Wichelow Tom Editorial Photography BA(Hons) 1999 Ongoing artistic links with Brighton and Sussex Medical School culminating with running a photo course for third year medics as part of medical curriculum. Interesting art/science crossover that is creating real quantifiable results (even the scientists seem to be getting excited by this art project) that seem really to make the medical students more perceptive and as a result, better doctors. Also carving out a niche as a freelance photographer/ artist/lecturer and finding interesting projects with a variety of places including Tower of London and British Council.

2000s Beveridge Lucy Visual Culture BA(Hons) 2003 I chose Brighton because of its emphasis on interdisciplinary study of the arts and humanities, because of its historical location and its proximity to London theatres, art galleries, museums and the British Film Institute. My extracurricular activities included production design/art direction for theatre and film, painting for exhibition and continuing, independent study of Shakespeare on film. The university has helped my career by providing me with a solid foundation in art, design and architectural history as the basis for my professional activities – and I stay in touch with the university as a thank you for its contribution to my future.


THE BRIGHTON EFFECT – ISSUE 28

CLASS NOTES

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Class of ‘69 architecture reunion 20/08/11 Left to right: William Housego-Woolgar, Mary Nickolls, Ann and Colin Hayward, Rod and Jill Whittaker, Geoff James, Jim Boyd, David Garbutt, Peter Bareham, Heather Blackett, Malcolm Nickolls, Edward Blackett, Pat and Alan Stephens, Caroline Housego-Woolgar, Roz Millen, Andy Blyth and Liz Butt.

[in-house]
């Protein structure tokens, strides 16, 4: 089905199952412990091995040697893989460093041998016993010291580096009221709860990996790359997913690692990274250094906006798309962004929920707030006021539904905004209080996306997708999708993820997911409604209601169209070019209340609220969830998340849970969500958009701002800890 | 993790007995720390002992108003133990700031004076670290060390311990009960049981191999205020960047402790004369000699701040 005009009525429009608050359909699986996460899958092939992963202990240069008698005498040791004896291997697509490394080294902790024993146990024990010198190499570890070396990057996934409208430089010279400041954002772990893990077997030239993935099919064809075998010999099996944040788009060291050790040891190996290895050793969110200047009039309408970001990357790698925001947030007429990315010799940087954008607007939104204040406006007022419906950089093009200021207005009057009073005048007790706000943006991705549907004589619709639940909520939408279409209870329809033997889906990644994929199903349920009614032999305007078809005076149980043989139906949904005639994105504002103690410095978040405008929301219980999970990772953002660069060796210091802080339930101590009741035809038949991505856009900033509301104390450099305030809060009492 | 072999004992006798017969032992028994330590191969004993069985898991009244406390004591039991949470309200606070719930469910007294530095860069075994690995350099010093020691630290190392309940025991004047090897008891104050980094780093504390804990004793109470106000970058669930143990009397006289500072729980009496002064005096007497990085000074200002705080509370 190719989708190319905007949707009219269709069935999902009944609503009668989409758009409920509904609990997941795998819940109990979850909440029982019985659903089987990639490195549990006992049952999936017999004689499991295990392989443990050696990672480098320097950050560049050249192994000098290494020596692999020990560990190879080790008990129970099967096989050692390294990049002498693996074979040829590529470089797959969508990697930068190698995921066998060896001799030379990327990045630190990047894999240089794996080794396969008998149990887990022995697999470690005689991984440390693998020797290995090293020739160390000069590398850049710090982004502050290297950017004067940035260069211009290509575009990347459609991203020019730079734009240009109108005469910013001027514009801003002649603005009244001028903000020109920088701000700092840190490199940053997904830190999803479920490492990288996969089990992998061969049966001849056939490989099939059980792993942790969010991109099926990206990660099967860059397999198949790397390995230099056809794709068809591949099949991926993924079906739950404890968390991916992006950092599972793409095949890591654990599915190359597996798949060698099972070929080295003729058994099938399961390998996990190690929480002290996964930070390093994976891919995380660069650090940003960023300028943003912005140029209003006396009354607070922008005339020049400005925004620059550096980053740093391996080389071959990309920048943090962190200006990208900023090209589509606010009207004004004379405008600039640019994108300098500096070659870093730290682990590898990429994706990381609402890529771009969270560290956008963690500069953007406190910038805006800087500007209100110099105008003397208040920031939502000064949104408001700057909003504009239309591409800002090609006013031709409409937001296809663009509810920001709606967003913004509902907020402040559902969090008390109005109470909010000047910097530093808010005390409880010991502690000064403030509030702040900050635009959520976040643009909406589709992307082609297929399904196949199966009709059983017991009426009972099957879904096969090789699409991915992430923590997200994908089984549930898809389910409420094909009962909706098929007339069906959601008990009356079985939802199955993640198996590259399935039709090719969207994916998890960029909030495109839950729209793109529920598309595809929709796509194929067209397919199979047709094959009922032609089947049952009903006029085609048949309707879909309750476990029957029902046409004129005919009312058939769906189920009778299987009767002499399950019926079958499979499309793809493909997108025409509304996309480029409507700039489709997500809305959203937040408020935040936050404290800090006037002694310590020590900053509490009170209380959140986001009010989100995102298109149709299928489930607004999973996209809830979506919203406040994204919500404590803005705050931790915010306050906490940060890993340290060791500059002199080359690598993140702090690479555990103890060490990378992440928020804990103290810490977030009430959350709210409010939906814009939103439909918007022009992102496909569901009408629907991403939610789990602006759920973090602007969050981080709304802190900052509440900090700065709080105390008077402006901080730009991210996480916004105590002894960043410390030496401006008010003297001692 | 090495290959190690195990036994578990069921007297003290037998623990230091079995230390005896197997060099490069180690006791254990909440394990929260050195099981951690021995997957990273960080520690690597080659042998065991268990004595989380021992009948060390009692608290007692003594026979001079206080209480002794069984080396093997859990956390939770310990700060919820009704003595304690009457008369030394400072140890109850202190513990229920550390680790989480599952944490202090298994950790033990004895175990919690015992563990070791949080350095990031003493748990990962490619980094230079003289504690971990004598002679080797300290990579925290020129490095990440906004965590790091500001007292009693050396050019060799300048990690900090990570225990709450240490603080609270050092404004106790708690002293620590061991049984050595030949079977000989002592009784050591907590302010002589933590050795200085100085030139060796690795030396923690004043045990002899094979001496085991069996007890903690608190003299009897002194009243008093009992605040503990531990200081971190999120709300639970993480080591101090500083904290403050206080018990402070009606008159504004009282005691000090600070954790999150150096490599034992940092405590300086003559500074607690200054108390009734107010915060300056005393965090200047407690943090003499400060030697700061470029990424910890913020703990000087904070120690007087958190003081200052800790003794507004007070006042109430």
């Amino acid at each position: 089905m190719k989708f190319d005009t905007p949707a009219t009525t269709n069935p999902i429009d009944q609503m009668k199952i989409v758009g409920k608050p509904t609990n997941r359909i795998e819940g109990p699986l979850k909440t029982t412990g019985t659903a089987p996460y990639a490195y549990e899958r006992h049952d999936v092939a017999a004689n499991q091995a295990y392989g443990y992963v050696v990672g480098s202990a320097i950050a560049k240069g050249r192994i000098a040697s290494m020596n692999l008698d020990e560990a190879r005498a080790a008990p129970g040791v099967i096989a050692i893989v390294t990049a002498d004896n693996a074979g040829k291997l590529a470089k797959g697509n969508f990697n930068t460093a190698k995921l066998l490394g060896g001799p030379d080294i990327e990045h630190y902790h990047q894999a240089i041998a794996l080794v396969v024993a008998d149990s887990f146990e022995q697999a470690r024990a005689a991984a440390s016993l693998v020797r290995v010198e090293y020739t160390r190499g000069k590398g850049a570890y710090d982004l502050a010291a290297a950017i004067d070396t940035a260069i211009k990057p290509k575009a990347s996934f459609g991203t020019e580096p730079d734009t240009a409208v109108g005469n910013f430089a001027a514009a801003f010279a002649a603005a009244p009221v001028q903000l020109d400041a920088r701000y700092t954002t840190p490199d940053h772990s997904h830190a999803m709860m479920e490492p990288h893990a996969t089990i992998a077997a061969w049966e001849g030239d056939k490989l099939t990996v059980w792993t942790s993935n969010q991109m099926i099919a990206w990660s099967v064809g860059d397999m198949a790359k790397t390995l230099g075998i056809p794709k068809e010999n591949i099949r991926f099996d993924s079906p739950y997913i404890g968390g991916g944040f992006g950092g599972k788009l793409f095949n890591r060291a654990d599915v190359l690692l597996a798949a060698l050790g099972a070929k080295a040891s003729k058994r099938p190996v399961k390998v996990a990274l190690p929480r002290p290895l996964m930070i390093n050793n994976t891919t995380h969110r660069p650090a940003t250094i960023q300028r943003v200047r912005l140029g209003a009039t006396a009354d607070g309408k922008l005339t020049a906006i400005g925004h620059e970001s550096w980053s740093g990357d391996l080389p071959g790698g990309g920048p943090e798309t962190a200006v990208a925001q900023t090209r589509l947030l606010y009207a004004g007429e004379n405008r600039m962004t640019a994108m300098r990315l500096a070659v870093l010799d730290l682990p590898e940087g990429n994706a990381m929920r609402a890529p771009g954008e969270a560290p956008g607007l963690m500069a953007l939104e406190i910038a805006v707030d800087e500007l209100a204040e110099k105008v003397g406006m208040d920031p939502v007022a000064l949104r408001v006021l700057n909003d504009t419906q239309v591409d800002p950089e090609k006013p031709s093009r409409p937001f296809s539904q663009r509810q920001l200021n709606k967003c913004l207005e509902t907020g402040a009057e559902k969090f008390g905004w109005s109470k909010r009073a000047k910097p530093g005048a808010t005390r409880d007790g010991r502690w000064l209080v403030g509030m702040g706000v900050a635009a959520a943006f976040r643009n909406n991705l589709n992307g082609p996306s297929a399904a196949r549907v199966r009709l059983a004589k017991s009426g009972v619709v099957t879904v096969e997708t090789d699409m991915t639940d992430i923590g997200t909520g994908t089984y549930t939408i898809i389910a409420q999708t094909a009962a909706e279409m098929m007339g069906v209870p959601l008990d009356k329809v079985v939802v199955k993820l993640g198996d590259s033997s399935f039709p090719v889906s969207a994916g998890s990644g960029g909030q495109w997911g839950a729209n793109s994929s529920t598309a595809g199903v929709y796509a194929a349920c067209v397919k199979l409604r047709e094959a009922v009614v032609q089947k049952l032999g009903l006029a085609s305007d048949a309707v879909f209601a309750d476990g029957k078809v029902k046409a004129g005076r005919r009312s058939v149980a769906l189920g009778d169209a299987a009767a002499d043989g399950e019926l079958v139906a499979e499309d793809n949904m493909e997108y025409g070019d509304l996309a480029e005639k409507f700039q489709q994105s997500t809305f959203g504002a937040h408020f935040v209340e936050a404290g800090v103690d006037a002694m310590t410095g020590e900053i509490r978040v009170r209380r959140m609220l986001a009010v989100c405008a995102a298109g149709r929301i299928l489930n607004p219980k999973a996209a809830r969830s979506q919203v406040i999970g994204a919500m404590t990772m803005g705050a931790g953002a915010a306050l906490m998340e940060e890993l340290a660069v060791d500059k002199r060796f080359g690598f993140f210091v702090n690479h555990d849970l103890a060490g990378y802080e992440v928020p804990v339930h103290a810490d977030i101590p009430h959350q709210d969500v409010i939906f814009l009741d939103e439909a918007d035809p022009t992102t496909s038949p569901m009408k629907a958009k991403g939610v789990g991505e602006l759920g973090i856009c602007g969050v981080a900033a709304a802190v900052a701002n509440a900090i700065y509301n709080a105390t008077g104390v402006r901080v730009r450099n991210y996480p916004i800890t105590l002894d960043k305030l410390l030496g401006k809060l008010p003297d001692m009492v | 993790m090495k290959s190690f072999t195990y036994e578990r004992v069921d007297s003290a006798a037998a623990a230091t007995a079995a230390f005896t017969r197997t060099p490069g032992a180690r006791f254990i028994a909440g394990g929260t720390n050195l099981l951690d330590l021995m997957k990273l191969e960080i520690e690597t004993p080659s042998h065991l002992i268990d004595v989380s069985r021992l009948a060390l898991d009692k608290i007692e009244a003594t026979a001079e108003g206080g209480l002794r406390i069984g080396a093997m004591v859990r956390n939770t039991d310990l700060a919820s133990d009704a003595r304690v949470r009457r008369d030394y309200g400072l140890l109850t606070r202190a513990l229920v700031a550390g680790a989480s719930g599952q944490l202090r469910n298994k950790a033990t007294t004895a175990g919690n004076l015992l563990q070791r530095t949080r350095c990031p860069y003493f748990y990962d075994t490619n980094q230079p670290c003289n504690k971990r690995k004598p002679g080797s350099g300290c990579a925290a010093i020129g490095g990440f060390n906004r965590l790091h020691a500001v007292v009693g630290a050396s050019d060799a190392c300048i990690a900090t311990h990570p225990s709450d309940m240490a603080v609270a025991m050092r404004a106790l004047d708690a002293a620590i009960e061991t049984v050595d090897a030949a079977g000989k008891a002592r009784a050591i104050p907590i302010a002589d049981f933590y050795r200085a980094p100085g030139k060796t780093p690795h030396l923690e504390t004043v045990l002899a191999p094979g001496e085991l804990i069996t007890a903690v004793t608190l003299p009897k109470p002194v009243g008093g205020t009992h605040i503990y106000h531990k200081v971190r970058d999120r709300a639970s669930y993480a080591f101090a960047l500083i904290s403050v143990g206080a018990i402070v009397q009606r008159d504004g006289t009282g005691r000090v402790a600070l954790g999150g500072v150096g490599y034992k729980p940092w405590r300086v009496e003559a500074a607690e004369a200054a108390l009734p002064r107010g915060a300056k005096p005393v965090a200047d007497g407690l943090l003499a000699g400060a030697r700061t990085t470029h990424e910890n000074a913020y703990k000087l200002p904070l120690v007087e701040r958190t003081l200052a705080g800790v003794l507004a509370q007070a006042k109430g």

Michaelides Georgos Computer Studies BSc(Hons) 2003 Information Systems Development MSc 2004 As an overseas student and with English as a second language I was concerned how I would be able to adapt to the culture and learning methods of the university. But the relationship I developed with my fellow students and my teachers helped me to fit in quickly and made it easier for me than I originally expected. I was particularly amazed at the willingness of people there to help. To be honest, it was not easy for me to get a job in Cyprus as soon as I graduated. This made me regret not taking the option the university offered which was to have a work placement before my third year. It would have made things much easier for me and I would have felt connected to the professional world. But although things in the professional world are sometimes very different from what the university teaches, the whole experience has put me in a certain mindset of learning and understanding, which helped me deal with most of the problems in my professional career. I am now employed at the Cooperative Savings Banks of Nicosia as an IT officer. My main responsibilities are IT support and consulting. The university was very supportive in adapting to the university life and culture as a foreigner. The orientation and induction weeks really helped. The University of Brighton has offered me a great experience, which I will always look back and long for. Oyelakin Odunayo Business Studies with Finance BA(Hons) 2005 When I was first choosing universities one of the main things that attracted me to Brighton was the fact that everyone was so friendly. When I came to the open day, I already felt that I was a part of the university which made me put it as my first choice. Studying at Brighton has helped my career so much. Not just in terms of completing a degree, but also in terms of learning how to learn. I picked up many skills and techniques from fellow students that I’m sure I would not have picked up elsewhere.